We may need to mint new function names along the way. To avoid name clashes, the functions helper returns all functions present in a given formula. It also returns the arity of each function because we need this later to enumerate ground terms.

It is possible to Skolemize a non-NNF formula, but if negations can go anywhere, we may as well remove existential quantifiers by converting them to universal quantifiers via duality and preserve logical equivalence.

functions :: FO -> [(String, Int)]
functions = ffix \h -> \case
  Atom s ts -> foldr union [] $ funcs <$> ts
  FO t -> foldr union [] $ h t
  funcs = \case
    Var x -> []
    Fun f xs -> foldr union [(f, length xs)] $ funcs <$> xs

skolemize :: FO -> FO
skolemize t = evalState (skolem' $ nnf $ simplify t) (fst <$> functions t) where
  skolem' :: FO -> State [String] FO
  skolem' fo = case fo of
    Qua Exists x p -> do
      fns <- get
        xs = fv fo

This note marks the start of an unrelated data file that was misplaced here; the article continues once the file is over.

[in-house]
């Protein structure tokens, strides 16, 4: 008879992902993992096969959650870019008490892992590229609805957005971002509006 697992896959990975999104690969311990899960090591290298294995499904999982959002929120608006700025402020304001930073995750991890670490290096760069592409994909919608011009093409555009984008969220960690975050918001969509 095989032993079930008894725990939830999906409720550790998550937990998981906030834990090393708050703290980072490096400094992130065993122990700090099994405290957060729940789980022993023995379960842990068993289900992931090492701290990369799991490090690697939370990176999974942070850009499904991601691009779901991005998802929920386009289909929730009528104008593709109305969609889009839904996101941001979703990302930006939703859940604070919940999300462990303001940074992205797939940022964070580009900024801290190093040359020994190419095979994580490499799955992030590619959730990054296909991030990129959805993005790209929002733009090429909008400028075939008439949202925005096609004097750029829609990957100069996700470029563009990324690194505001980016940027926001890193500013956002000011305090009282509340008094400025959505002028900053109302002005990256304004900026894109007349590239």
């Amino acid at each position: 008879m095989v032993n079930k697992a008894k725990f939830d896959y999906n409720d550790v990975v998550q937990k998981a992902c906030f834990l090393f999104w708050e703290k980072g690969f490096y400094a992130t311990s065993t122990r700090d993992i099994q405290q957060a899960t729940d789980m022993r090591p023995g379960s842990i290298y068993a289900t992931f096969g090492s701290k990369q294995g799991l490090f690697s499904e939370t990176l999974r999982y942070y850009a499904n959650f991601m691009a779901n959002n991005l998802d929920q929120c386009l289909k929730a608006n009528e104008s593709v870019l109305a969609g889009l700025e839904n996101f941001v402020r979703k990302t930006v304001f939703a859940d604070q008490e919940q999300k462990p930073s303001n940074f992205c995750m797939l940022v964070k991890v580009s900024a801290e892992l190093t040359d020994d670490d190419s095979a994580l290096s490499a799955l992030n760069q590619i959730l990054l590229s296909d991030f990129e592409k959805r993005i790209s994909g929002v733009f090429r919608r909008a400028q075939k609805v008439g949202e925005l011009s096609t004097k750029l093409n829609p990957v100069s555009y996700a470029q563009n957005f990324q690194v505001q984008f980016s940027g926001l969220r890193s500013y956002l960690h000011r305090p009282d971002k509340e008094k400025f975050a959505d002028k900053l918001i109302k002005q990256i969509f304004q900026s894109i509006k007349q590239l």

f = variant ((if null xs then "C_" else "F_") <> x) fns
        fx = Fun f $ Var <$> xs
      put $ f:fns
      skolem' $ subst (`lookup` [(x, fx)]) p
    FO t -> FO <$> mapM skolem' t

Prenex normal form

We can pull all the quantifiers of an NNF formula to the front by generating new variable names. This is known as prenex normal form (PNF).

variant :: String -> [String] -> String
variant s vs
  | s `elem` vs = variant (s <> "'") vs
  | otherwise   = s

prenex :: FO -> FO
prenex = ffix \h t -> let
  recursed = unmap h t
  f qua s g = Qua qua z $ prenex $ g \x -> subst (`lookup` [(x, Var z)])
    where z = variant s $ fv recursed
  in case recursed of